Sunday, April 29, 2012

Psychologists demonstrate implanting non-believed false memories in troubling study

Madison Ruppert, Contributor
Activist Post

A recent study has found that people can have memories of events that never occurred implanted in a laboratory setting, even when they know that it never actually happened. Combining these findings with the reality of the Defense Advanced Research Projects Agency’s (DARPA’s) hallucination-inducing technology and you have the potential for both the reliability of our memory and perception to be manipulated and thus become completely unreliable.

In 2010, Giuliana Mazzoni and Lucy Harvey of the University of Hall in the UK along with Alan Scoboria of the University of Windsor conducted a survey of over 1,500 undergraduate students. These researchers found that almost an entire quarter of the individuals surveyed reported having a memory of an event which they know or believe did not actually happen.

Now a group of psychologists including Andrew Clark, Robert Nash, Gabrielle Fincham, and Giuliana Mazzoni have conducted a three-stage study which was actually able to produce false memories which persisted despite the fact that the participants knew, and no longer believed, they had ever performed the actions.

As per usual, a certain amount of deception was involved in the study. Twenty participants were brought to a psychology lab for what they thought was a study dealing with mimicry.

They were filmed as they sat across from a research associate and repeated the actions of the researcher. Actions were simple and included snapping fingers, clapping hands, rubbing the table, etc.

Each participant would watch the researcher passively then mimic their actions. In total, 26 different actions were mimicked by each participant.


Two days later, participants were shown clips taken from the earlier footage which showed them watching the researcher perform actions.

However, this time two clips had been manipulated to show the participant passively watching the researcher perform actions that were actually never part of the original sessions.

BPS Research Digest explains, “Because the participants had earlier mimicked all the actions that they’d witnessed, the doctored footage gave the strong impression that they must have mimicked those two new actions even though they hadn’t. This set-up provided a powerful means of inducing false memories – 68 per cent of the participants’ memory ratings for the fake actions suggested they 'remembered' performing the actions. Their belief that they’d performed these actions was similar in strength to their memories.”

Four hours later the participants were brought back into the lab for a final session during which they were told that they had been tricked.

Participants were then asked to provide memory and belief ratings for the different actions which showed that for a whopping 25 percent of fake actions, participants reported stronger memory scores than belief scores.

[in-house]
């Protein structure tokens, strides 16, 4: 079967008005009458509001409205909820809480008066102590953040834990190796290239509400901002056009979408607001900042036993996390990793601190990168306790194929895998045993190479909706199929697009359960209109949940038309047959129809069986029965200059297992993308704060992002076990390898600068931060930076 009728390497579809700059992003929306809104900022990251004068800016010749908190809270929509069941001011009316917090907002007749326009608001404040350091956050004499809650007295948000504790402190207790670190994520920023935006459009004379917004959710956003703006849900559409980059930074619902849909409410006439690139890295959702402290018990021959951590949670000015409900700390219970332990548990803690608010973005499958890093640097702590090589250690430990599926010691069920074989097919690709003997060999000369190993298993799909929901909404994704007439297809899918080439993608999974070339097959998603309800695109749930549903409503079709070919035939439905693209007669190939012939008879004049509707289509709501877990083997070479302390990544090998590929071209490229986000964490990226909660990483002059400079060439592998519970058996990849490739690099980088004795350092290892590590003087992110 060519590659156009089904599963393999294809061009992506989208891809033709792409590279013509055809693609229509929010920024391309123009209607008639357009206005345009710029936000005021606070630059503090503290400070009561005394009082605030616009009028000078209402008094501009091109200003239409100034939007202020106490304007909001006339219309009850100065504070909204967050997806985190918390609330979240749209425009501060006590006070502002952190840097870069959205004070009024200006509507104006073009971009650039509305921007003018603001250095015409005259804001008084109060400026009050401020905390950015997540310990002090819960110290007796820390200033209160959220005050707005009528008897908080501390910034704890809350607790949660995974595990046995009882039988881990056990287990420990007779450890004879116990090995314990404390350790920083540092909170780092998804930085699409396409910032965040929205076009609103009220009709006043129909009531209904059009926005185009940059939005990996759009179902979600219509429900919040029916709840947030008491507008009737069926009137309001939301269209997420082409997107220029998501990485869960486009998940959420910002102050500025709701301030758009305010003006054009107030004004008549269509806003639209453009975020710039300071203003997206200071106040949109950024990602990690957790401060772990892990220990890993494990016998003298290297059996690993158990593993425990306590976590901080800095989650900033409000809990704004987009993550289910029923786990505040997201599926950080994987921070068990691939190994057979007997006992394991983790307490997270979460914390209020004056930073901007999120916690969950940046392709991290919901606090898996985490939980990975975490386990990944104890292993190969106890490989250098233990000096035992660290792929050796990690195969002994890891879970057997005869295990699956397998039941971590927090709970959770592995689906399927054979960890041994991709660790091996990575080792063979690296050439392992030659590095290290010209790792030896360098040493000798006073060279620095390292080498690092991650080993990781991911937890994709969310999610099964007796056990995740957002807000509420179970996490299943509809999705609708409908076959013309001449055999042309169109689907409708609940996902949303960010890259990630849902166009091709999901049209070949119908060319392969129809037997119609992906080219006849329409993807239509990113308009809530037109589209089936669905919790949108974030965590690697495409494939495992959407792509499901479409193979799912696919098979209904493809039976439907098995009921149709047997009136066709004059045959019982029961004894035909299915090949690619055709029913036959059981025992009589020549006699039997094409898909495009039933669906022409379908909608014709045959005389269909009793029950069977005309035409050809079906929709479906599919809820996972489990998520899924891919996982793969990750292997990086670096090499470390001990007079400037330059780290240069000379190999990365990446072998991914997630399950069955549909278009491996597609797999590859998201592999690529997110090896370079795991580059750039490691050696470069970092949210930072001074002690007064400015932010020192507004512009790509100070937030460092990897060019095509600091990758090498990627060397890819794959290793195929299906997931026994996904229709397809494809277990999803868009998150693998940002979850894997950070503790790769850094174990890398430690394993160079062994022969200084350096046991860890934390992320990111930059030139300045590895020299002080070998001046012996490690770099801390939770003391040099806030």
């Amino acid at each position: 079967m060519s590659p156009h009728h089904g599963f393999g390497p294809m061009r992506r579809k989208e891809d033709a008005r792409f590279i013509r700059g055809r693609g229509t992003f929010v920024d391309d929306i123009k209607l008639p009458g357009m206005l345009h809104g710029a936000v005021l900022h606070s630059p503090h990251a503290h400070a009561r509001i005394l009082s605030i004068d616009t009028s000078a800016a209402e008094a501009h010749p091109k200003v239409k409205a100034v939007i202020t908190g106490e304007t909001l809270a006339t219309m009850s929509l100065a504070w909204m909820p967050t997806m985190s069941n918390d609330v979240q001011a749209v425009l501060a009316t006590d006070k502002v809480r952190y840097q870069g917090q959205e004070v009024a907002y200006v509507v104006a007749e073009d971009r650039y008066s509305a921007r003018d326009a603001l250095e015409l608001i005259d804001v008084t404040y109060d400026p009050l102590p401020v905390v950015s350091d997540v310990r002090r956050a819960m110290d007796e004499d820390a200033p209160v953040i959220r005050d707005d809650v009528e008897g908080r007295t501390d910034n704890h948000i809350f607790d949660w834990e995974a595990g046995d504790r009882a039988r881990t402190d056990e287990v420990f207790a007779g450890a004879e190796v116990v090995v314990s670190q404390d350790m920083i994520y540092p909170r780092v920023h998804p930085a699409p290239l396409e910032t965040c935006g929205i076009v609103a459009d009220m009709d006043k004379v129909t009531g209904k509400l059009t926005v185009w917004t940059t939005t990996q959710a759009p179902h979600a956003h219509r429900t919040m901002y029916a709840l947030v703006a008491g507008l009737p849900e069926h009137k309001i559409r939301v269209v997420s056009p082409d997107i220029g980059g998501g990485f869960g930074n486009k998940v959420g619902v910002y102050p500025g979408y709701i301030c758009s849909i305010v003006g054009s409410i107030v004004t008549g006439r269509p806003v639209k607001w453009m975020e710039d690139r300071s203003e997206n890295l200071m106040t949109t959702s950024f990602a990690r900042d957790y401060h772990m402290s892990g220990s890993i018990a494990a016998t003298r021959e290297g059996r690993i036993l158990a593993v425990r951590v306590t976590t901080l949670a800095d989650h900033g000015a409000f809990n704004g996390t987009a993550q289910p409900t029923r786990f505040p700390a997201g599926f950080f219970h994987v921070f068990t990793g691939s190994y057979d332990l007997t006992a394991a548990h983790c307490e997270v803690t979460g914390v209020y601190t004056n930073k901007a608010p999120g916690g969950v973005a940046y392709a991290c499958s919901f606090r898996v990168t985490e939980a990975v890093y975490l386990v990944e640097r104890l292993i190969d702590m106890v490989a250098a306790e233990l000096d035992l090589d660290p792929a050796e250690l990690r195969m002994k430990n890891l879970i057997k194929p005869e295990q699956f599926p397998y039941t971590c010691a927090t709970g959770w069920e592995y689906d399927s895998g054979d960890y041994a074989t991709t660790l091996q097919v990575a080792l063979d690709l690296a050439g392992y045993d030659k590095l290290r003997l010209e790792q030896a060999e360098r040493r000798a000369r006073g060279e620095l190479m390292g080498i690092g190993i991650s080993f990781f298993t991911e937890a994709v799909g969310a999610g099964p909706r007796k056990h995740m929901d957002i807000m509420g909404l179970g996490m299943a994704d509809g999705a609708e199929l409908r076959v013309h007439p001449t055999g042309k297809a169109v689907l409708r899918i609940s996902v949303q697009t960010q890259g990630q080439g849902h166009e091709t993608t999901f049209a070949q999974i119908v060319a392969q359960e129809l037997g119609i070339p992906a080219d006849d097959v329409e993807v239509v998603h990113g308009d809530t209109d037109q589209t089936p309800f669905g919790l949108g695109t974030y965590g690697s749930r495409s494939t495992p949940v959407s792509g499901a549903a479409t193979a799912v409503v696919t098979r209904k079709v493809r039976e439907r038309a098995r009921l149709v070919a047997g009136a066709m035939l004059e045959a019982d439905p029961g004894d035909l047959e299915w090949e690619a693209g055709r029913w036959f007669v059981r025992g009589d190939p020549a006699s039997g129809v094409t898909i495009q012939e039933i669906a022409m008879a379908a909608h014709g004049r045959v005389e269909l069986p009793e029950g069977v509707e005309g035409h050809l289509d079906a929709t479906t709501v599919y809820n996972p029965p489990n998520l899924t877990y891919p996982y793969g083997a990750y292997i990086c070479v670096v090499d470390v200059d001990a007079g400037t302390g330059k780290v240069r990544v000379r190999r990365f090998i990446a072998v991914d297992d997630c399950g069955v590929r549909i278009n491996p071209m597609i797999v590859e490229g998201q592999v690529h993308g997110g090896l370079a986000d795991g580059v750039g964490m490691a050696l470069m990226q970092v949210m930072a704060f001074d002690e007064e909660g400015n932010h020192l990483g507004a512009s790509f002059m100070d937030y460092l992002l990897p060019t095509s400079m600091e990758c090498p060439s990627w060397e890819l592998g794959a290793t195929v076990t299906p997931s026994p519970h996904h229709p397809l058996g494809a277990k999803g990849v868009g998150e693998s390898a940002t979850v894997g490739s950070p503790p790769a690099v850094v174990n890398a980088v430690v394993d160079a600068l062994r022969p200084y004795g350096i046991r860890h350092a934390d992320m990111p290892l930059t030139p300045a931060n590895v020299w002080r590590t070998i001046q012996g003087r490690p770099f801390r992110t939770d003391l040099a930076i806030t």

This means that their false memories of having performed actions which never occurred continued to be held even after they no longer believed that they had ever performed the actions.

Not only does this raise some questions about the reliability of memory and perception, but it also raises some major ethical questions dealing with this type of memory research.

“To the extent that debriefing might not always completely ‘undo’ the effects of suggestive manipulation, we might question the ethics of inducing false memories in experimental participants,” Clark said. “Is it ethical for participants to leave research labs with remnants of non-believed false memory content in the forefront of their minds?”

Future research into this type of memory, known as “non-believed memory,” will likely explore if belief is required for the initial creation of memories, even if that belief is later eliminated as it was when subjects were debriefed in the study.

“Or, alternatively,” said the researchers, “can memories form completely in the absence of belief?”

One must wonder, when you combine weaponized hallucinations like those being developed by DARPA and findings like these, could people soon have completely fabricated memories implanted in their minds?

After all, Putin reportedly confirmed that Russia is actively working on psychotronic weaponry, so it can only be expected that we are going to leverage findings like these and related technology to psychologically terrorize the supposed enemy.

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This article first appeared at End the Lie. 

Madison Ruppert is the Editor and Owner-Operator of the alternative news and analysis database End The Lie and has no affiliation with any NGO, political party, economic school, or other organization/cause. He is available for podcast and radio interviews. Madison also now has his own radio show on Orion Talk Radio from 8 pm -- 10 pm Pacific, which you can find HERE.  If you have questions, comments, or corrections feel free to contact him at admin@EndtheLie.com


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3 comments:

Anonymous said...

68%! This about the same number that would commit a murder when sanctioned by authority. Cf. Milgram, Yale.

It also comprises the "normal" area in a standard distribution. Now we need the right question for the answer.

Hmmm! It's not MY fault. I KNOW that I shut that barn door!

Anonymous said...

MK Ultra is baaaaack! This time without any of the good mind-altering shit.

Bill Stewart said...

That is very interesting. I had a friend that worked with psychologists in Edmonton, I think I'll ask him if he ever heard of anything like this while he was working with them.

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